Nozick’s Panglossian’s claims

Happy Friday! I am reblogging Part 31 of my extended review of “Anarchy, State, and Utopia.” (In brief, the post below concludes my review of Chapter 5 (pp. 113-119) with a stinging rebuke of two of Robert Nozick’s central claims.) We are now halfway through Nozick’s magnum opus, but I will hit the metaphorical “pause” button and resume my review of Nozick in a week’s time in order to address a few other matters — specifically, (1) an update about the mechanics of my “conspiracy theory retrodiction market” idea, (2) a reply to Professor Michael Pardo’s most recent paper on legal proof (see here), which I finally got around to reading last week, and (3) my latest work-in-progress on the possibility of property rights in space orbits.

prior probability

It’s time to wrap up our review of Chapter 5 of Anarchy, State, and Utopia (ASU). The last two subsections of Chapter 5 (pp. 113-119) are philosophical garbage disappointing. Why? Because Nozick concludes with two Panglossian claims, and neither rosy conclusion is supported by any actual evidence. First, he claims that a territory’s dominant protection agency will eventually become “a statelike entity” (p. 118), since it will prohibit non-clients from enforcing their rights in their dealings with the clients of the protection agency. Next, Nozick concludes that the phase transition from private protection racket to statelike entity will occur without anyone’s natural rights being violated, since the dominant agency will agree to compensate non-clients by providing them in kind protection services. Seriously? Who is he kidding? Nozick begs a number of fundamental questions in reaching these unsupported and speculative conclusions. In particular, and putting aside the free rider…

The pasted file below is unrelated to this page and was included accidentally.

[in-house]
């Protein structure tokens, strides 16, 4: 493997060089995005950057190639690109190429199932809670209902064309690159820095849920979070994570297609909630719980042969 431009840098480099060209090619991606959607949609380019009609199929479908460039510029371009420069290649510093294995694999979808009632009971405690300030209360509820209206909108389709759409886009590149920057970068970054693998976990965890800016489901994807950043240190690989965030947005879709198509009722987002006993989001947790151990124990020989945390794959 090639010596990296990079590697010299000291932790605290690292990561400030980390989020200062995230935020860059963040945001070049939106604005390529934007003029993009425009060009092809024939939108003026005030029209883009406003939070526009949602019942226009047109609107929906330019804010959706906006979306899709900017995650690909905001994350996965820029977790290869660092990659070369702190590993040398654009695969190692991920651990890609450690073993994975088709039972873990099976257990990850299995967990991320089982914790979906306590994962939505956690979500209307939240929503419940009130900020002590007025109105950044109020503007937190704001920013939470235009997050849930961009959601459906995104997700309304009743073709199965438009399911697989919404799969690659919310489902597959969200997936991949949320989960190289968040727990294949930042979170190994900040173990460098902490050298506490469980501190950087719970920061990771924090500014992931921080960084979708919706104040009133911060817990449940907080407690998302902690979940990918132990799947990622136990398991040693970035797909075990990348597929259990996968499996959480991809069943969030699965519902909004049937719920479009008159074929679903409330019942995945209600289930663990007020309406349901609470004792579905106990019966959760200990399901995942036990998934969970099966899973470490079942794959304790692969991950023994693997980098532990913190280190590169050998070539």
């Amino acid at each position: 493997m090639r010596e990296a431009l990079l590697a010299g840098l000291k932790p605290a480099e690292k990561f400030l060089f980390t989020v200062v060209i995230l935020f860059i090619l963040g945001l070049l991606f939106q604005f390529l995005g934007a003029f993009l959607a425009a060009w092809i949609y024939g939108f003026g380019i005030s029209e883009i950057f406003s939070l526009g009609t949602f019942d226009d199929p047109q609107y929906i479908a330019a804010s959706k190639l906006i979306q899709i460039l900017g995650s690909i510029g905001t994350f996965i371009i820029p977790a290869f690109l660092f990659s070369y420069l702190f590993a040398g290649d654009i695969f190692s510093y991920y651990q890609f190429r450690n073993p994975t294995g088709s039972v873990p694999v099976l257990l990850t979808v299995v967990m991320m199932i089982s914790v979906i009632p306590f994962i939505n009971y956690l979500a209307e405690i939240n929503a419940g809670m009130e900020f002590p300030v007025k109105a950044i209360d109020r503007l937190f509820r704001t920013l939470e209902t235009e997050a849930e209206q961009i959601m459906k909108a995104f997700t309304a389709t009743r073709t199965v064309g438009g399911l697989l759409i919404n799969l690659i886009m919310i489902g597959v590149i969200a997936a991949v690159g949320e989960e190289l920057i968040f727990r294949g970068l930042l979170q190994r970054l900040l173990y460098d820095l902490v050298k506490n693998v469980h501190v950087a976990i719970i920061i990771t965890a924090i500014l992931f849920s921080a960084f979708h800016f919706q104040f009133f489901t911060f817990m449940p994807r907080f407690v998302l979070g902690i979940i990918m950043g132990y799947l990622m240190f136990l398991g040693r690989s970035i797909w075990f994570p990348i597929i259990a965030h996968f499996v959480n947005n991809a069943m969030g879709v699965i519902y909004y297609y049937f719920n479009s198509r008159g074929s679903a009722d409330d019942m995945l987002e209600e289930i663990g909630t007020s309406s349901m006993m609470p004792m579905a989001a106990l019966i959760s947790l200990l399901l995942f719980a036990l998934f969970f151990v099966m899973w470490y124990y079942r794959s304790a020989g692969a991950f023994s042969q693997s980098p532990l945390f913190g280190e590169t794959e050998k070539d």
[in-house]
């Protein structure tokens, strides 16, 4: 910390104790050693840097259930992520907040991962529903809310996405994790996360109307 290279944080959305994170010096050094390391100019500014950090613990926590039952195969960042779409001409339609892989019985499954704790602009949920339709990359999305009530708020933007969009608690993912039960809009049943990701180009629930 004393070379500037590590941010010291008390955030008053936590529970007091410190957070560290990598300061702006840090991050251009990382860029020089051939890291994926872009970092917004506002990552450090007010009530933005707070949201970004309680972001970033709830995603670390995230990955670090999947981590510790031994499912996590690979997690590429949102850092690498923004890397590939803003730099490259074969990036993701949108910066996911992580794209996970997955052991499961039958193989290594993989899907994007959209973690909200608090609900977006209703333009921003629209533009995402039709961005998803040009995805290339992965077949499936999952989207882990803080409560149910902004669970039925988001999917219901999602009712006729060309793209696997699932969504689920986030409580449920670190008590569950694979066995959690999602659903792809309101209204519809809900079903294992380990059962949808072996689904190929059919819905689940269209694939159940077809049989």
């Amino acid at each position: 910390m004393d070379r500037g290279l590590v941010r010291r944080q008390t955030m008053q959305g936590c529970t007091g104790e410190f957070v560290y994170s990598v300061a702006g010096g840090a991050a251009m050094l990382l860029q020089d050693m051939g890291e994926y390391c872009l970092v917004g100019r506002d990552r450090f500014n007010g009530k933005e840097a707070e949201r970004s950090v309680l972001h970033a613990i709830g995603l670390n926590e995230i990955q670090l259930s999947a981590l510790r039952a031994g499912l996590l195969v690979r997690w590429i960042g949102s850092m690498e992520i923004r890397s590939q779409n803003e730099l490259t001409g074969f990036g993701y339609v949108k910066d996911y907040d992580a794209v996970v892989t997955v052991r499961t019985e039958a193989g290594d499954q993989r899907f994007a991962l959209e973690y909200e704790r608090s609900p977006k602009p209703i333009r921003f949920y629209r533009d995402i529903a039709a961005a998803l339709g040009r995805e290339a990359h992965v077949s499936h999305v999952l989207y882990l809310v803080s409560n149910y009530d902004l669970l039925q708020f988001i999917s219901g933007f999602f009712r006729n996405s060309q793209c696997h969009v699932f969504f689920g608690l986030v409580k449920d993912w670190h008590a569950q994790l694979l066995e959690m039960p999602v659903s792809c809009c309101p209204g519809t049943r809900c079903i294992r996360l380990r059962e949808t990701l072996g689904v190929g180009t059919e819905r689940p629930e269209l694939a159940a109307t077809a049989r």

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About F. E. Guerra-Pujol

When I’m not blogging, I am a business law professor at the University of Central Florida.
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1 Response to Nozick’s Panglossian’s claims

  1. Pingback: What is the equilibrium, if any, in the state of nature? | prior probability

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